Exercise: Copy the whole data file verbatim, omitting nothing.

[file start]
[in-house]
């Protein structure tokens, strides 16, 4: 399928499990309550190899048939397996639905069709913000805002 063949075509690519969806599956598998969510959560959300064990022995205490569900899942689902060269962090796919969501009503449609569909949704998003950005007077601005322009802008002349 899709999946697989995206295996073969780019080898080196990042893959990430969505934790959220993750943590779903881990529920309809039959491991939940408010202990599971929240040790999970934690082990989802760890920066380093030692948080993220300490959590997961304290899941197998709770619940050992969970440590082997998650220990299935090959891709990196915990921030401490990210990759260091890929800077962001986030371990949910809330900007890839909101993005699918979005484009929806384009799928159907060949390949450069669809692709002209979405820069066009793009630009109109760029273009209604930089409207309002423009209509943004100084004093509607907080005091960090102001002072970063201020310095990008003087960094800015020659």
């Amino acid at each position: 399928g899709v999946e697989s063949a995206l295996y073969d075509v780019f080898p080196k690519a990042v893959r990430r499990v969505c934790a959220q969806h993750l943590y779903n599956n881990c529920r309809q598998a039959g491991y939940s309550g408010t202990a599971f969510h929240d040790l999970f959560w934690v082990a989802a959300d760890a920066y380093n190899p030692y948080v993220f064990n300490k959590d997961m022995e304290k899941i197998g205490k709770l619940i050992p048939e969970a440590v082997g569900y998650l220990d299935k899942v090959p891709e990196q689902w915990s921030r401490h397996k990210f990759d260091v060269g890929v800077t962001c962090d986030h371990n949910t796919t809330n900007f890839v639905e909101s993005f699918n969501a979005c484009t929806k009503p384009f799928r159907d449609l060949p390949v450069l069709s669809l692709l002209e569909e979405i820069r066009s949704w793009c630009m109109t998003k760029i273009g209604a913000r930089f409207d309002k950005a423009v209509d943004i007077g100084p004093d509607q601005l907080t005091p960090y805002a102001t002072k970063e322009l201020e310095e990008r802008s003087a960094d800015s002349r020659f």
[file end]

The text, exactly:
[in-house]
């Protein structure tokens, strides 16, 4: 399928499990309550190899048939397996639905069709913000805002 063949075509690519969806599956598998969510959560959300064990022995205490569900899942689902060269962090796919969501009503449609569909949704998003950005007077601005322009802008002349 899709999946697989995206295996073969780019080898080196990042893959990430969505934790959220993750943590779903881990529920309809039959491991939940408010202990599971929240040790999970934690082990989802760890920066380093030692948080993220300490959590997961304290899941197998709770619940050992969970440590082997998650220990299935090959891709990196915990921030401490990210990759260091890929800077962001986030371990949910809330900007890839909101993005699918979005484009929806384009799928159907060949390949450069669809692709002209979405820069066009793009630009109109760029273009209604930089409207309002423009209509943004100084004093509607907080005091960090102001002072970063201020310095990008003087960094800015020659």
């Amino acid at each position: 399928g899709v999946e697989s063949a995206l295996y073969d075509v780019f080898p080196k690519a990042v893959r990430r499990v969505c934790a959220q969806h993750l943590y779903n599956n881990c529920r309809q598998a039959g491991y939940s309550g408010t202990a599971f969510h929240d040790l999970f959560w934690v082990a989802a959300d760890a920066y380093n190899p030692y948080v993220f064990n300490k959590d997961m022995e304290k899941i197998g205490k709770l619940i050992p048939e969970a440590v082997g569900y998650l220990d299935k899942v090959p891709e990196q689902w915990s921030r401490h397996k990210f990759d260091v060269g890929v800077t962001c962090d986030h371990n949910t796919t809330n900007f890839v639905e909101s993005f699918n969501a979005c484009t929806k009503p384009f799928r159907d449609l060949p390949v450069l069709s669809l692709l002209e569909e979405i820069r066009s949704w793009c630009m109109t998003k760029i273009g209604a913000r930089f409207d309002k950005a423009v209509d943004i007077g100084p004093d509607q601005l907080t005091p960090y805002a102001t002072k970063e322009l201020e310095e990008r802008s003087a960094d800015s002349r020659f």